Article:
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Giltwood Carved Piano Stool

Giltwood Carved Piano Stool


circa 1835 - 1845

William IV 19th century giltwood piano stool in the manner of Morel and Seddon.

The recently recovered seat revolves on a concealed thread to ascend and descend.
The old gilding is in lovely condition and the carving is crisp. The unusual base is raised on giltwood bun feet.

Seddon (1796-1857) was the grandson of George Seddon of Aldersgate Street (the largest furniture manufacturer of the 18th century). Nicholas Morel was of French extraction and a protégé of the architect Henry Holland and the marchand-mercier Dominique Daguerre. Under Holland’s direction he worked on the decoration of Carlton House, official London residence of the Prince of Wales. In 1827 Seddon and Morel formed a partnership to undertake the refurbishment of Windsor Castle for King George IV.


Morel & Seddon were the principal suppliers of furniture and furnishings to George IV (1762–1830) during his extensive refurbishment Windsor Castle, 1827–30. Their lavish interior decoration helped re-establish Windsor as both the principal seat of the British monarchy and the leading example of the national style. To achieve this, Morel & Seddon repurposed fine French and English eighteenth-century furniture from George IV's previous residence, Carlton House, as well as supplying new pieces in styles ranging from late Empire to Gothic Revival.

The French cabinet-maker and upholsterer Nicholas Morel (fl.1790–1830) had first worked for George IV when he was Prince of Wales, supplying furniture to both Carlton House and the Royal Pavilion, Brighton in the 1790s. In July 1826 he was appointed to furnish the new royal apartments at Windsor Castle, which were then being remodelled by Sir Jeffry Wyatville. Morel dissolved his old partnership with Robert Hughes (fl. 1805–30) and in 1827 went into business with George Seddon (1769–1857), whose well-established family firm was probably the only one large enough to cope with this immense commission.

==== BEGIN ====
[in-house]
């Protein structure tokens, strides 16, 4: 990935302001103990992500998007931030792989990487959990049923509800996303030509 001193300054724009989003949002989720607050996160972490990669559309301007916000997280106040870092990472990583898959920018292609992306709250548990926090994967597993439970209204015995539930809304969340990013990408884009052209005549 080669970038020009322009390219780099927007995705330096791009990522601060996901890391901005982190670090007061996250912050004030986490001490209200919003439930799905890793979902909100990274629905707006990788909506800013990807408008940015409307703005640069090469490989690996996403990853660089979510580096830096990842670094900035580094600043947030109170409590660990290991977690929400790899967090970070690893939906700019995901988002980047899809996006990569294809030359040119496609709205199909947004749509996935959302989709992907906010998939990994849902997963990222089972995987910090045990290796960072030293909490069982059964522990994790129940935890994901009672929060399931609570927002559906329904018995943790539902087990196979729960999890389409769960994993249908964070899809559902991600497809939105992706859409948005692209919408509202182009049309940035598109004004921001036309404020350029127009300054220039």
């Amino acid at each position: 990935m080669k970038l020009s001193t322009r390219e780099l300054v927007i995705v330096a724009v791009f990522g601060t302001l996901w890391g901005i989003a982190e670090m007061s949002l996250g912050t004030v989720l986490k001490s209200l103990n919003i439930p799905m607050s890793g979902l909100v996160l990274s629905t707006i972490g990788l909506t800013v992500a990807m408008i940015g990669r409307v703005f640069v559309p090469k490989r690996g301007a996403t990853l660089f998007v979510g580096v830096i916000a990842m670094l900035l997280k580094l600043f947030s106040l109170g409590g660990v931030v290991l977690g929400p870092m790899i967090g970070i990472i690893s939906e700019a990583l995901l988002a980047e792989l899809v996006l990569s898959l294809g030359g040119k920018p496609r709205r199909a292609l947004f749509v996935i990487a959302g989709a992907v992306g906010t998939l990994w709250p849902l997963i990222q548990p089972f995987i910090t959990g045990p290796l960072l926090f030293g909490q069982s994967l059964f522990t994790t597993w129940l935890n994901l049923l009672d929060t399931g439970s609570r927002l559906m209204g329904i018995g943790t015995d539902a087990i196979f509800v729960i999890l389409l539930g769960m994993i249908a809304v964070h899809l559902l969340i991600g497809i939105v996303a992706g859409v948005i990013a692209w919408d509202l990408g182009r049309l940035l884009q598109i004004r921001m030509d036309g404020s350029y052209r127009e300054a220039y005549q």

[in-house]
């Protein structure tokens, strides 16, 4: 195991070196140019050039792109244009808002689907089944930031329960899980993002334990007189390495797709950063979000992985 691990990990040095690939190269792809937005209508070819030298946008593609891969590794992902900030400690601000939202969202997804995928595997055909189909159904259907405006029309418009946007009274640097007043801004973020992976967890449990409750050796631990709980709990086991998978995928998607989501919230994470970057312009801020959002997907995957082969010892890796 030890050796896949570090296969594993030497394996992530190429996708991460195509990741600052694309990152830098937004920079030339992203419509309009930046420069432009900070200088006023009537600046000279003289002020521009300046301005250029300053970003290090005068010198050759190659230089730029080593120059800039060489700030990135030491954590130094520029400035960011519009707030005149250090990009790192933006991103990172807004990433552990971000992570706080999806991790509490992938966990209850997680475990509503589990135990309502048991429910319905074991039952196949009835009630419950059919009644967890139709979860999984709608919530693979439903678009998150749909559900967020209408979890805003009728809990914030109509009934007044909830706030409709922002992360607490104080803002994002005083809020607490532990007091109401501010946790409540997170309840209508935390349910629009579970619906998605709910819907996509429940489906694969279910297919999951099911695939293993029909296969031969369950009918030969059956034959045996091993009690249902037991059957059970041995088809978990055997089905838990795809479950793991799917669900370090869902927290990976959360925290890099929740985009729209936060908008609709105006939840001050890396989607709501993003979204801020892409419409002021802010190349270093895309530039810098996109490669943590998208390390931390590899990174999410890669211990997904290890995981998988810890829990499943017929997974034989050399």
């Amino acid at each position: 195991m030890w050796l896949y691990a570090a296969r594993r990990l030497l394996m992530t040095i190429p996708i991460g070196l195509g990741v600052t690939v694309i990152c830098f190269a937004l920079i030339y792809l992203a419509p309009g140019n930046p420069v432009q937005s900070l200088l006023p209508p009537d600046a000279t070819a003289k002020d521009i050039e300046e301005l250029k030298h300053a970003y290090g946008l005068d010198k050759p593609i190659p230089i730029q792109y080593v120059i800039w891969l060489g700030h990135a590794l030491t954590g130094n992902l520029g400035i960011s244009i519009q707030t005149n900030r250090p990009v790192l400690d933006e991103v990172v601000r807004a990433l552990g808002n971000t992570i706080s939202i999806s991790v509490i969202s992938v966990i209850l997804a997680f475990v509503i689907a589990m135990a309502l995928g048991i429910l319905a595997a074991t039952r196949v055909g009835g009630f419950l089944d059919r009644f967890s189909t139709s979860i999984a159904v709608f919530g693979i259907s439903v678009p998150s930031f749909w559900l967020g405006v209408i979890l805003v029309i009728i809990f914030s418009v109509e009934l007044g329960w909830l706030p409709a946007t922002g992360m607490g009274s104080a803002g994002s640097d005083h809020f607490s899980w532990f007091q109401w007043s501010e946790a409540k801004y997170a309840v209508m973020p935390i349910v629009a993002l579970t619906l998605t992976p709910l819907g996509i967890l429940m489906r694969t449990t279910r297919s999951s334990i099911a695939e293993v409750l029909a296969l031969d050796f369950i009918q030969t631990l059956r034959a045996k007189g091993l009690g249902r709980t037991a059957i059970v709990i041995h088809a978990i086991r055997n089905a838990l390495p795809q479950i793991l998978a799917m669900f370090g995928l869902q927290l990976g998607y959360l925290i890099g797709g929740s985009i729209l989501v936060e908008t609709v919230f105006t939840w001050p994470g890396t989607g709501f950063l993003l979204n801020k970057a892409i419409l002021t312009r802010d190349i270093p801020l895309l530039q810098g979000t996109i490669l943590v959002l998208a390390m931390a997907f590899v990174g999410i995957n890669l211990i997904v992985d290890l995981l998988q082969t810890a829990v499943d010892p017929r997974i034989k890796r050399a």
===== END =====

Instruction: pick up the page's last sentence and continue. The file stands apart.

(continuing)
In all, Morel & Seddon furnished 59 rooms at Windsor Castle. To plan how the king's existing furniture would be re-used, the partners worked partly from a 'Pictorial Inventory' made up of 214 coloured drawings of objects made by the office of A.C. Pugin. Today, this forms an invaluable record of the furnishings at George IV's previous residences. Morel & Seddon then drew up a series of 'miniature designs' for the king showing their intended schemes of curtains, upholstery and furniture. The surviving designs, most of which are in the Royal Collection, are an outstanding record of the grandest of late Georgian taste in interior decoration.

Morel & Seddon also supplied new furnishings for Windsor, ranging from armchairs, bookcases and cabinets to wall hangings and candelabra. In the process, they collaborated with some of the finest craftsmen and designers of the day, including the Parisian cabinet-maker, F.H.G. Jacob-Desmalter, and A.W.N. Pugin. After three years, the partners produced a bill for their work which came to £203,963 6s 8d – the largest sum ever devoted to a single furnishing scheme in this country. However, a Parliamentary Select Committee strongly criticised the way the commission had been supervised, and dramatically reduced the sum to be paid.

Today, most of the surviving furnishing designed or supplied by Morel & Seddon remains in its original setting at Windsor.


Stock No: 11481


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